"Diwali was celebrated across Pakistan. We held prayers for the safety and well being of Pakistan as this is our land," Jethanand Kohistani, President of Pakistan Hindu Council said. (Agencies)
Sindh is home to most of Pakistan's small Hindu community, which numbers about two million among a population of roughly 180 million.
In Islamabad, the small Hindu community burst firecrackers, distributed sweets and adorned their homes with lanterns and sparklers to celebrate the festival of lights.
The Hindu community in Jacobabad had decorated the city giving it a bridal look, while the community in Hyderabad celebrated the festival of lights with all the enthusiasm, media reported.
Special prayers were held at the 30 temples in Dadu district, including the main Punchayet Hall. They also prayed for the security and integrity of the country.
In Thar, the community lit up oil lamps outside temples, their houses and pooja ceremonies were held all over the desert.
Diwali celebrations were also held in Multan where the youths came out in large numbers rejoiced and danced on the roads and resorted to aerial firing in ecstasy.
The children in Rahimyar Khan lit up oil lamps and stoked up on firecrackers, the report said. However, Dawn reported that Diwali was not celebrated with the traditional fervour this time in the garrison city of Rawalpindi as the religious minority feared violence akin to the Peshawar Church bombings last month.
Most Hindu families in the city made arrangements within their homes to celebrate the three-day Diwali festival, it said.
"Traditionally, Hindu women make a Rangoli at the doorsteps with coloured powder. The colours are a symbol of life and wealth. We make Rangoli to welcome guests and gods who pray for the prosperity of the family while crossing colourful patterns," said Sita Kumari, a Hindu girl in the garrison city.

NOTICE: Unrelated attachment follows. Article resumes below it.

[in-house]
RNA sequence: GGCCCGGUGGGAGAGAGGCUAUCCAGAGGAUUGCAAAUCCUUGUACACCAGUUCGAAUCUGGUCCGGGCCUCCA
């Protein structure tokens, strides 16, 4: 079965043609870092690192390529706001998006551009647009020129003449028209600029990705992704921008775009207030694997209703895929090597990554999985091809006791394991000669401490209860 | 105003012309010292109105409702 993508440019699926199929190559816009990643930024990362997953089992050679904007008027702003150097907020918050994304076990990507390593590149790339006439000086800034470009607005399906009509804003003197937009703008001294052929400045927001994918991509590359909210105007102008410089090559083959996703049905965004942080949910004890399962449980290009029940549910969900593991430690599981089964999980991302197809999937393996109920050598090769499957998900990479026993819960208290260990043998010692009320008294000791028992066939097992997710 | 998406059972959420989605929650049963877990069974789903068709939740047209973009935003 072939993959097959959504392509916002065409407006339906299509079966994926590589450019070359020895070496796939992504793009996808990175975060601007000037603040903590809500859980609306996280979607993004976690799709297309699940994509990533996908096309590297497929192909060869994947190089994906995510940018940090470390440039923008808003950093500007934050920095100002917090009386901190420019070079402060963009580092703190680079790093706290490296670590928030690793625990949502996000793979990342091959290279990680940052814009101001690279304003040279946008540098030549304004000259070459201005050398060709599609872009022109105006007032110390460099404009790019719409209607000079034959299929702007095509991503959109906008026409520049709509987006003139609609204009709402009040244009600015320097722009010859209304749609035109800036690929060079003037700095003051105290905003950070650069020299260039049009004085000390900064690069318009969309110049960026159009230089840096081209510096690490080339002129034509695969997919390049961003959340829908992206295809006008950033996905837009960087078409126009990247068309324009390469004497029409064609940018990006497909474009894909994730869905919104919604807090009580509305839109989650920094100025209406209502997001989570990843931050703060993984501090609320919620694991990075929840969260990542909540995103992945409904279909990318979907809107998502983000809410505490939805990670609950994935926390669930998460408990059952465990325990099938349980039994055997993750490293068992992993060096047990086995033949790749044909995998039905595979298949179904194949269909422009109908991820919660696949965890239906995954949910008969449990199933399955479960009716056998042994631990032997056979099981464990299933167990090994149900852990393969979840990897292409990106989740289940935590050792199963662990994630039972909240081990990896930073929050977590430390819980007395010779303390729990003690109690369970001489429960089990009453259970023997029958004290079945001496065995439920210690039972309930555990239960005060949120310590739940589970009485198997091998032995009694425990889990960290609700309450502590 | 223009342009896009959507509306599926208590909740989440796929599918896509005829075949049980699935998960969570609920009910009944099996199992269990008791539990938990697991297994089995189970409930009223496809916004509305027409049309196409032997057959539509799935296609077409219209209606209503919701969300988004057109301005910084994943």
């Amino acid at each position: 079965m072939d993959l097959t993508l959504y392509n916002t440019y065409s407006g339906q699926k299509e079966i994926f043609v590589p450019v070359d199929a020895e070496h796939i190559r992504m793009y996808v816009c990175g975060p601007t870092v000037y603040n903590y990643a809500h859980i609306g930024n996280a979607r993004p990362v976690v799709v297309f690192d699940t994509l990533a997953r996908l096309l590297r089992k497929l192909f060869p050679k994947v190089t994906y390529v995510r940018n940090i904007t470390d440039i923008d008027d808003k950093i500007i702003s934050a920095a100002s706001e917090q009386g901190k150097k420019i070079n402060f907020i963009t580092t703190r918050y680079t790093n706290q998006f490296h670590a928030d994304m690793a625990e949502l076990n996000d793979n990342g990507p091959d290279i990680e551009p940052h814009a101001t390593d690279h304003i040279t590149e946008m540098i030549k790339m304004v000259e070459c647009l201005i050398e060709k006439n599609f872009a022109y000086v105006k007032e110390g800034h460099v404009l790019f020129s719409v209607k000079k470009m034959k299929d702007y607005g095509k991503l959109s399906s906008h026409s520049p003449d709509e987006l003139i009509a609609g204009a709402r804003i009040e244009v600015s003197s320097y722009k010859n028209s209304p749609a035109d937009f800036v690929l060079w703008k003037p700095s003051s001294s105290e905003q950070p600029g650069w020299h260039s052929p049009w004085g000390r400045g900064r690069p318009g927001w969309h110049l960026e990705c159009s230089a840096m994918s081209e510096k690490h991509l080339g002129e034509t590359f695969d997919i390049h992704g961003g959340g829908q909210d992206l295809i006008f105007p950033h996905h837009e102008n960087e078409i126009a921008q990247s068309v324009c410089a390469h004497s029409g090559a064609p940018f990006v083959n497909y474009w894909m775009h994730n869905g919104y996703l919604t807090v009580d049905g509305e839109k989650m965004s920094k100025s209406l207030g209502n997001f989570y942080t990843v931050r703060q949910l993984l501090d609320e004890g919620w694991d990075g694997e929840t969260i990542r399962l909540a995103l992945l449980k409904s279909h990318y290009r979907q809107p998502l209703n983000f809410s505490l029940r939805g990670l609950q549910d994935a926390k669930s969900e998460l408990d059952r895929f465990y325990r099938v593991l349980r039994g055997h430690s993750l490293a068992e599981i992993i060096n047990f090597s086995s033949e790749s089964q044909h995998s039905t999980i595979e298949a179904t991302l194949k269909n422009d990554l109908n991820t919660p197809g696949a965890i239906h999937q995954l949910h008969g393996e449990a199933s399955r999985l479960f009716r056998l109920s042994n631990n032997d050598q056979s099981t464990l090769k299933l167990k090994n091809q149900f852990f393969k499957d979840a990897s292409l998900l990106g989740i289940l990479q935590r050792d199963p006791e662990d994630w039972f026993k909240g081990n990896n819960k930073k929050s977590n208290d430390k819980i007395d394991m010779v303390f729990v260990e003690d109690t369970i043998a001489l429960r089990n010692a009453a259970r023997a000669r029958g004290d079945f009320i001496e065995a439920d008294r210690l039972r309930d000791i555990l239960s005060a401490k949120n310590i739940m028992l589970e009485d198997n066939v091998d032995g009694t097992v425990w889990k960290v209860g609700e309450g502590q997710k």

However, she said this time around, her family did not even make the Rangoli at the doorsteps to avoid their identification fearing violence from militants.
"Though we (Hindus) are not a stakeholder in the war against terror, we are celebrating our festival amid a sense of fear," she was quoted as saying by the Dawn.
Jagmohan Kumar Arora, another Hindu said the community feared an attack as the Evacuee Trust Property Board (ETPB) had not provided any security to Krishna Mandir so far.
"The local police have asked the Hindu community to arrange for security guards, Close Circuit Television (CCTV) cameras and walkthrough gates for any congregations or weekly pooja (worship)," he said.
However, Arora said a written application had been forwarded to the ETPB but the request fell on deaf ears.
"The board provided a security guard without any arms, while no walkthrough gate or CCTV camera was provided," he said.
On Sunday, President Mamnoon Hussain greeted Hindus on the occasion of Diwali, saying the government was committed to the welfare of the minority communities.
"On this auspicious occasion, I sincerely wish that may the celebrations of the day bring more festivity and happiness in the lives of all those, who commemorate this day," he said in a message.
Hussain said the government was committed to continue its efforts for the welfare of the minorities and to safeguard their fundamental rights, safety, honour, life and properties.
"Diwali was celebrated across Pakistan. We held prayers for the safety and well being of Pakistan as this is our land," Jethanand Kohistani, President of Pakistan Hindu Council said.